Creative connections that transform

News

News

May

Image of Temple Church

Temple Church in The Da Vinci Code

Date posted: 01.05.2006

The greatest conspiracy of the last 2000 years is about to unravel in front of your eyes at cinemas from 19 May. The forthcoming release of The Da Vinci Code, adapted from the sell-out novel by Dan Brown, is brought to you by Sony Pictures.

When an elderly curator of the Louvre is murdered inside the museum, Harvard symbologist Robert Langdon (Tom Hanks) is called upon to decipher a strange symbol found near the body. Joining him in his adventure is a talented French cryptologist, Sophie Neveu (Audrey Tautou). Together, they discover a trail of clues hidden in the works of Da Vinci.

In a breathless race through Paris, London, and beyond, Langdon and Neveu match wits with a faceless powerbroker who appears to work for Opus Dei - a clandestine, Vatican-sanctioned Catholic sect believed to have long plotted to seize the Priory's secret. Unless Langdon and Neveu can decipher the labyrinthine puzzle in time, the Priory's secret - and a stunning historical truth - will be lost forever.

This relentless adventure was set in Temple Church, among other key locations in the capital. Based in the City of London, this Norman and Gothic church proved the perfect setting. After Neveu solves the combination lock of the keystone, the enclosed riddle suggests they should go to the Temple Church to find the next hidden clue that will let them unlock the second combination lock of the keystone.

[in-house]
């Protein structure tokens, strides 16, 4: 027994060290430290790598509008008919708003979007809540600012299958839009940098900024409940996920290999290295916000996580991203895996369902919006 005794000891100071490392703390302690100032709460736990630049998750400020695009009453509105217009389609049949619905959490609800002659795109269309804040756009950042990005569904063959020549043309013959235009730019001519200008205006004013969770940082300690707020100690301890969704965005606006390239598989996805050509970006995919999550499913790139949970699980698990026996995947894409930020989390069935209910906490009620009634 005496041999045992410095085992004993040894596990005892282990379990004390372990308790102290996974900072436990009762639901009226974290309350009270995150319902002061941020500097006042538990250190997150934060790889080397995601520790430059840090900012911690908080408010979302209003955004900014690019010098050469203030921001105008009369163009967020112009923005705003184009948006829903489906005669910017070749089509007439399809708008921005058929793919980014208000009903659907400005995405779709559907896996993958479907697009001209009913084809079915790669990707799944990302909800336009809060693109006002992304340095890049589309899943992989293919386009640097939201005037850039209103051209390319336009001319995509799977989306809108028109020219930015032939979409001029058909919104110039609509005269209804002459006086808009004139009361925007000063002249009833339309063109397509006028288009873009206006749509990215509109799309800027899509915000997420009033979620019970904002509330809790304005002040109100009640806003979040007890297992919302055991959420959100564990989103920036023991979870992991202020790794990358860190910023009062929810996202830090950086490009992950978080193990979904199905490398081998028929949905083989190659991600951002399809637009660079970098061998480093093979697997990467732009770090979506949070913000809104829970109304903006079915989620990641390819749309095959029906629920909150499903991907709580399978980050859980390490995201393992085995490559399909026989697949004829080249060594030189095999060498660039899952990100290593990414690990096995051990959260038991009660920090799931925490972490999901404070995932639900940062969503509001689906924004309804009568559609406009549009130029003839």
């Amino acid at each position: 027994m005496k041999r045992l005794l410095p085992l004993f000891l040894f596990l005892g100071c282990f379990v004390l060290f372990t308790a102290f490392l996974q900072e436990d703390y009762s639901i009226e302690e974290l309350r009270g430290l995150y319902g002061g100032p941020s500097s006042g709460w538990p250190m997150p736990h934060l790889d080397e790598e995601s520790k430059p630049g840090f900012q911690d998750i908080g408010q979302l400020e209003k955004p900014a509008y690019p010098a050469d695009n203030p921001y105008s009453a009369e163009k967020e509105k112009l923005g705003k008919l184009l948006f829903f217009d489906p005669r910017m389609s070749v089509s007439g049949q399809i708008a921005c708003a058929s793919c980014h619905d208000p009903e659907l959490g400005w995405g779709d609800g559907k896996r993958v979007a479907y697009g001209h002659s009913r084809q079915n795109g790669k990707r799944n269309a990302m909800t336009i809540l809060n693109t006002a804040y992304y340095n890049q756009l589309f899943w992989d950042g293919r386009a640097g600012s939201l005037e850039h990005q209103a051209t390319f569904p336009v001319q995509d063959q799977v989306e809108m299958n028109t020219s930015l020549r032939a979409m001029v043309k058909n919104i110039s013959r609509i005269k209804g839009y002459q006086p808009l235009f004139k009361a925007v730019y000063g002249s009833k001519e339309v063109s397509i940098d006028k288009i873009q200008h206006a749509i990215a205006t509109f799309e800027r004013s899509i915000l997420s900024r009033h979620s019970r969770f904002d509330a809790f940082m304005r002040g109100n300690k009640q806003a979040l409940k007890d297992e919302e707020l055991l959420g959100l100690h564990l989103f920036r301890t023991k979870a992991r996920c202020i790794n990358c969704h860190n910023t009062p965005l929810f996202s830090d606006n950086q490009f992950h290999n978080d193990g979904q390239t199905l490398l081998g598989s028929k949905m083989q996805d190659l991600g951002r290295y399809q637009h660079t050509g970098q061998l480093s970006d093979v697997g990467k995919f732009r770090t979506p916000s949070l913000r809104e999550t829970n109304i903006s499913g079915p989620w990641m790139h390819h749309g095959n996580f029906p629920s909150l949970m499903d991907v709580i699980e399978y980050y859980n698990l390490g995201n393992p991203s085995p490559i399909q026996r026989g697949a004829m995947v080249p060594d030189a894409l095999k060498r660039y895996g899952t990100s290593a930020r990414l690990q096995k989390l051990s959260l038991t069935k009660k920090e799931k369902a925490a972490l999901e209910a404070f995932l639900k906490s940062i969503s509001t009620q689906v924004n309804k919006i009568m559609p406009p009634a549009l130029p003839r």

Temple Church is a remarkable building because it has survived intact in pretty much its original form in the centre of a major city for 800 years, and because it has been the scene of key events in British history. In The Da Vinci Code, Dan Brown's Temple Church is imagined as a hidden crypt in central London where entombed crusader knights have been keeping the secret of the Holy Grail since the 12th century.

The Church was built by the Knights Templar in the 12th Century and is in two parts: the Round and the Chancel. The Round derives from the circular church of the Holy Sepulchre in Jerusalem. There are nine life-size stone effigies of knights. The present Chancel was an enlargement of the original and, with very fine marble piers and capitals and high lancet windows, is one of the finest 13th century examples in England.

For filming enquiries please contact Liz Clark, the Temple Church Administrator, on 020 7353 8559 or email choir@templechurch.com. General information can be found on the Temple Church website.